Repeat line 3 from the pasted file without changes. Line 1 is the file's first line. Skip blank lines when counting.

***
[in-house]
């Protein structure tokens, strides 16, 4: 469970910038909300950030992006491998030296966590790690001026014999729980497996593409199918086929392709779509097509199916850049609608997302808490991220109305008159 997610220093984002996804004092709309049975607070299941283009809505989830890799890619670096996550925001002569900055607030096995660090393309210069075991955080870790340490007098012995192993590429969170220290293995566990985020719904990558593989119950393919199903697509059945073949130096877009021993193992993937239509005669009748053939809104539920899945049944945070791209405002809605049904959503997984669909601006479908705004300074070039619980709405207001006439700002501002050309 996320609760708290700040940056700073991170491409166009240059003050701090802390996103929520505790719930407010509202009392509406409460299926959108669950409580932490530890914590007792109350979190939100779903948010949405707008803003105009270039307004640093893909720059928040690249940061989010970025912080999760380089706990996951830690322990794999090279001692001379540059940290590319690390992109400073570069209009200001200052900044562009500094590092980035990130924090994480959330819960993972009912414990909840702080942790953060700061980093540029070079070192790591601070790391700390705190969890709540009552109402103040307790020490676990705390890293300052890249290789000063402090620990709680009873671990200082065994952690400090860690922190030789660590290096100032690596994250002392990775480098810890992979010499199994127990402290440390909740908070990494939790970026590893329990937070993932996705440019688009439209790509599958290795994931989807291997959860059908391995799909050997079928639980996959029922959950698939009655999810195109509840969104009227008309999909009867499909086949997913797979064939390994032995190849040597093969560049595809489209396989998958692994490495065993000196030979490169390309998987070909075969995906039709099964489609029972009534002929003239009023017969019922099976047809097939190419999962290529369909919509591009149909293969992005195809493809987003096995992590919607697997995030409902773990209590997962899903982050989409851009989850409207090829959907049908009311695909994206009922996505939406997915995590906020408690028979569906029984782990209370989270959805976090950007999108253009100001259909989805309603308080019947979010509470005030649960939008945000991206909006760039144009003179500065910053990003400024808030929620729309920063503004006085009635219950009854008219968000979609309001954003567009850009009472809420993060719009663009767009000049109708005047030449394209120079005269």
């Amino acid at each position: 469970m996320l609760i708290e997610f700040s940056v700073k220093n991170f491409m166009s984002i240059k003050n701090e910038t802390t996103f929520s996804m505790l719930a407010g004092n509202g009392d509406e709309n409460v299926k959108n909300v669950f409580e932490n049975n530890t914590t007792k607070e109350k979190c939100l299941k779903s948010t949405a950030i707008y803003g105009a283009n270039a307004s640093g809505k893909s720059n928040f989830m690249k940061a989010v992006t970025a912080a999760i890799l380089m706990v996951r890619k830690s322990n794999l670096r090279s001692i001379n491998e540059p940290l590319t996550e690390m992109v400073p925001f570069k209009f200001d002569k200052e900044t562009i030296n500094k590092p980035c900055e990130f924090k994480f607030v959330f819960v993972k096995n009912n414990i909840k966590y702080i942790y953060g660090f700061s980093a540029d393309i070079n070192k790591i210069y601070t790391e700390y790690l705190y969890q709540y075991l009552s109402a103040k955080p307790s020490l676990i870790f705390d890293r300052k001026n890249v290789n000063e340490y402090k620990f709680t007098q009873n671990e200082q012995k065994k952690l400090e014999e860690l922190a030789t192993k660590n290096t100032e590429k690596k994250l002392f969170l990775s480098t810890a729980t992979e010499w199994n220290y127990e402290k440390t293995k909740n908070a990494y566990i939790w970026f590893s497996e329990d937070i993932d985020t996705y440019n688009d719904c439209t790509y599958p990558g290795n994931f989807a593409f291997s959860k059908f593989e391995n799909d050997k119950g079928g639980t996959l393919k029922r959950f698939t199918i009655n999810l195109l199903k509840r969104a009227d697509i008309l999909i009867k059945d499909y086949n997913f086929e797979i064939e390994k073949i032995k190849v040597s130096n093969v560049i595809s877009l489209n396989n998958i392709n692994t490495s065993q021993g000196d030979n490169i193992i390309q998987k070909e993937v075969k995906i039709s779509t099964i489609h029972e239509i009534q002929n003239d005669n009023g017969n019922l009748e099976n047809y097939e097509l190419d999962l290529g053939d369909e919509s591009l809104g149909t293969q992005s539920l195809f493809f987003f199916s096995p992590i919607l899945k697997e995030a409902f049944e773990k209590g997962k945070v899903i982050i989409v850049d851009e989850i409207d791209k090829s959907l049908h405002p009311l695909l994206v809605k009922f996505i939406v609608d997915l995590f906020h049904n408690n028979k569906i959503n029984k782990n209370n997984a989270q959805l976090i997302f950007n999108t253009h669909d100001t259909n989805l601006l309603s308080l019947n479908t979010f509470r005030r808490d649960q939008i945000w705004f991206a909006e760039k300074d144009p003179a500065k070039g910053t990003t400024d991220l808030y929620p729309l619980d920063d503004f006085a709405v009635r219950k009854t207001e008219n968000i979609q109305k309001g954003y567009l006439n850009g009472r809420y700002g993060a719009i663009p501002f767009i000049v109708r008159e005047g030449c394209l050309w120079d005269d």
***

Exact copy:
């Amino acid at each position: 469970m996320l609760i708290e997610f700040s940056v700073k220093n991170f491409m166009s984002i240059k003050n701090e910038t802390t996103f929520s996804m505790l719930a407010g004092n509202g009392d509406e709309n409460v299926k959108n909300v669950f409580e932490n049975n530890t914590t007792k607070e109350k979190c939100l299941k779903s948010t949405a950030i707008y803003g105009a283009n270039a307004s640093g809505k893909s720059n928040f989830m690249k940061a989010v992006t970025a912080a999760i890799l380089m706990v996951r890619k830690s322990n794999l670096r090279s001692i001379n491998e540059p940290l590319t996550e690390m992109v400073p925001f570069k209009f200001d002569k200052e900044t562009i030296n500094k590092p980035c900055e990130f924090k994480f607030v959330f819960v993972k096995n009912n414990i909840k966590y702080i942790y953060g660090f700061s980093a540029d393309i070079n070192k790591i210069y601070t790391e700390y790690l705190y969890q709540y075991l009552s109402a103040k955080p307790s020490l676990i870790f705390d890293r300052k001026n890249v290789n000063e340490y402090k620990f709680t007098q009873n671990e200082q012995k065994k952690l400090e014999e860690l922190a030789t192993k660590n290096t100032e590429k690596k994250l002392f969170l990775s480098t810890a729980t992979e010499w199994n220290y127990e402290k440390t293995k909740n908070a990494y566990i939790w970026f590893s497996e329990d937070i993932d985020t996705y440019n688009d719904c439209t790509y599958p990558g290795n994931f989807a593409f291997s959860k059908f593989e391995n799909d050997k119950g079928g639980t996959l393919k029922r959950f698939t199918i009655n999810l195109l199903k509840r969104a009227d697509i008309l999909i009867k059945d499909y086949n997913f086929e797979i064939e390994k073949i032995k190849v040597s130096n093969v560049i595809s877009l489209n396989n998958i392709n692994t490495s065993q021993g000196d030979n490169i193992i390309q998987k070909e993937v075969k995906i039709s779509t099964i489609h029972e239509i009534q002929n003239d005669n009023g017969n019922l009748e099976n047809y097939e097509l190419d999962l290529g053939d369909e919509s591009l809104g149909t293969q992005s539920l195809f493809f987003f199916s096995p992590i919607l899945k697997e995030a409902f049944e773990k209590g997962k945070v899903i982050i989409v850049d851009e989850i409207d791209k090829s959907l049908h405002p009311l695909l994206v809605k009922f996505i939406v609608d997915l995590f906020h049904n408690n028979k569906i959503n029984k782990n209370n997984a989270q959805l976090i997302f950007n999108t253009h669909d100001t259909n989805l601006l309603s308080l019947n479908t979010f509470r005030r808490d649960q939008i945000w705004f991206a909006e760039k300074d144009p003179a500065k070039g910053t990003t400024d991220l808030y929620p729309l619980d920063d503004f006085a709405v009635r219950k009854t207001e008219n968000i979609q109305k309001g954003y567009l006439n850009g009472r809420y700002g993060a719009i663009p501002f767009i000049v109708r008159e005047g030449c394209l050309w120079d005269d």